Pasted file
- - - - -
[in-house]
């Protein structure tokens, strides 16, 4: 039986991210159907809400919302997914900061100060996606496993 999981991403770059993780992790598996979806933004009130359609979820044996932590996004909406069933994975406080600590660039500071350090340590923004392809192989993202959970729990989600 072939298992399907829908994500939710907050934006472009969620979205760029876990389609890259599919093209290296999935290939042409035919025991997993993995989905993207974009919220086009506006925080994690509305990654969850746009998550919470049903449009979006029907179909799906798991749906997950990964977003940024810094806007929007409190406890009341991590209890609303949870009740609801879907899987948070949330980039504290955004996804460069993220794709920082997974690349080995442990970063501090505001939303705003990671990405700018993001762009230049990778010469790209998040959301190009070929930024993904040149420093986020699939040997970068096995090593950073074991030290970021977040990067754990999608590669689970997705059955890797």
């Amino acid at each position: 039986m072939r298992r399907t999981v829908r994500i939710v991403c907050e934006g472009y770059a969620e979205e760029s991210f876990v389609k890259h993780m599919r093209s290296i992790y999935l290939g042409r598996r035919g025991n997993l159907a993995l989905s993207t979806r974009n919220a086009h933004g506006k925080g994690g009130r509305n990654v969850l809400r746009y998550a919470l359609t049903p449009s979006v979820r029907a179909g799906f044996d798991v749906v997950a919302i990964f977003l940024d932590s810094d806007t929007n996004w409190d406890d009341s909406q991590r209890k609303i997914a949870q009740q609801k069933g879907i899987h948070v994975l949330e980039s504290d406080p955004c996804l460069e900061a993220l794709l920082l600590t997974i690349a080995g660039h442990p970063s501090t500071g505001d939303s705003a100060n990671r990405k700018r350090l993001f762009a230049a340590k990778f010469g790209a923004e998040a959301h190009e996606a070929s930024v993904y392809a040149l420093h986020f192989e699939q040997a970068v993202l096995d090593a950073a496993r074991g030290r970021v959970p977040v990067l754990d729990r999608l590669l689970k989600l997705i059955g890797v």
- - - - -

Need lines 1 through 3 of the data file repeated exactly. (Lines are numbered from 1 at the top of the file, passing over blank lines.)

[in-house]
């Protein structure tokens, strides 16, 4: 039986991210159907809400919302997914900061100060996606496993 999981991403770059993780992790598996979806933004009130359609979820044996932590996004909406069933994975406080600590660039500071350090340590923004392809192989993202959970729990989600 072939298992399907829908994500939710907050934006472009969620979205760029876990389609890259599919093209290296999935290939042409035919025991997993993995989905993207974009919220086009506006925080994690509305990654969850746009998550919470049903449009979006029907179909799906798991749906997950990964977003940024810094806007929007409190406890009341991590209890609303949870009740609801879907899987948070949330980039504290955004996804460069993220794709920082997974690349080995442990970063501090505001939303705003990671990405700018993001762009230049990778010469790209998040959301190009070929930024993904040149420093986020699939040997970068096995090593950073074991030290970021977040990067754990999608590669689970997705059955890797």
């Amino acid at each position: 039986m072939r298992r399907t999981v829908r994500i939710v991403c907050e934006g472009y770059a969620e979205e760029s991210f876990v389609k890259h993780m599919r093209s290296i992790y999935l290939g042409r598996r035919g025991n997993l159907a993995l989905s993207t979806r974009n919220a086009h933004g506006k925080g994690g009130r509305n990654v969850l809400r746009y998550a919470l359609t049903p449009s979006v979820r029907a179909g799906f044996d798991v749906v997950a919302i990964f977003l940024d932590s810094d806007t929007n996004w409190d406890d009341s909406q991590r209890k609303i997914a949870q009740q609801k069933g879907i899987h948070v994975l949330e980039s504290d406080p955004c996804l460069e900061a993220l794709l920082l600590t997974i690349a080995g660039h442990p970063s501090t500071g505001d939303s705003a100060n990671r990405k700018r350090l993001f762009a230049a340590k990778f010469g790209a923004e998040a959301h190009e996606a070929s930024v993904y392809a040149l420093h986020f192989e699939q040997a970068v993202l096995d090593a950073a496993r074991g030290r970021v959970p977040v990067l754990d729990r999608l590669l689970k989600l997705i059955g890797v």